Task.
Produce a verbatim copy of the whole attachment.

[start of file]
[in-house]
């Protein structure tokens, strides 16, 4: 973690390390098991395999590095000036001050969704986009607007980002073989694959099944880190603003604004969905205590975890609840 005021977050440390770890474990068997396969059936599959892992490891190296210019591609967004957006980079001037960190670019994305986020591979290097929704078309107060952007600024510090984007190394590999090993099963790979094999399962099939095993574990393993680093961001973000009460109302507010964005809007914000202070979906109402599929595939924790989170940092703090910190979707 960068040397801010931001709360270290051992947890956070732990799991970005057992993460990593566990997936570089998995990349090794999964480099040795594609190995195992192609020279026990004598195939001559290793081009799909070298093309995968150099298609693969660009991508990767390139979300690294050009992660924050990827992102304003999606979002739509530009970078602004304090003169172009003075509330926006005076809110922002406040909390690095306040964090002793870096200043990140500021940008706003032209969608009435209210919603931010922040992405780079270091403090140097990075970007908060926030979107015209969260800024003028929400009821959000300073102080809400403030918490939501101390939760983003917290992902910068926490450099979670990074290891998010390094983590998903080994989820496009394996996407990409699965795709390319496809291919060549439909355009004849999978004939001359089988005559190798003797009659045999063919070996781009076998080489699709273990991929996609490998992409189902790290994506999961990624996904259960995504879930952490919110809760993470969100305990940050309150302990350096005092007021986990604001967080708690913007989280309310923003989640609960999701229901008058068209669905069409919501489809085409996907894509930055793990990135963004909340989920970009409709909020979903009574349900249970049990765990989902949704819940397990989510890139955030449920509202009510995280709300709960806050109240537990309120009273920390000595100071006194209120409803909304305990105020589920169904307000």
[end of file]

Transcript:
[in-house]
């Protein structure tokens, strides 16, 4: 973690390390098991395999590095000036001050969704986009607007980002073989694959099944880190603003604004969905205590975890609840 005021977050440390770890474990068997396969059936599959892992490891190296210019591609967004957006980079001037960190670019994305986020591979290097929704078309107060952007600024510090984007190394590999090993099963790979094999399962099939095993574990393993680093961001973000009460109302507010964005809007914000202070979906109402599929595939924790989170940092703090910190979707 960068040397801010931001709360270290051992947890956070732990799991970005057992993460990593566990997936570089998995990349090794999964480099040795594609190995195992192609020279026990004598195939001559290793081009799909070298093309995968150099298609693969660009991508990767390139979300690294050009992660924050990827992102304003999606979002739509530009970078602004304090003169172009003075509330926006005076809110922002406040909390690095306040964090002793870096200043990140500021940008706003032209969608009435209210919603931010922040992405780079270091403090140097990075970007908060926030979107015209969260800024003028929400009821959000300073102080809400403030918490939501101390939760983003917290992902910068926490450099979670990074290891998010390094983590998903080994989820496009394996996407990409699965795709390319496809291919060549439909355009004849999978004939001359089988005559190798003797009659045999063919070996781009076998080489699709273990991929996609490998992409189902790290994506999961990624996904259960995504879930952490919110809760993470969100305990940050309150302990350096005092007021986990604001967080708690913007989280309310923003989640609960999701229901008058068209669905069409919501489809085409996907894509930055793990990135963004909340989920970009409709909020979903009574349900249970049990765990989902949704819940397990989510890139955030449920509202009510995280709300709960806050109240537990309120009273920390000595100071006194209120409803909304305990105020589920169904307000």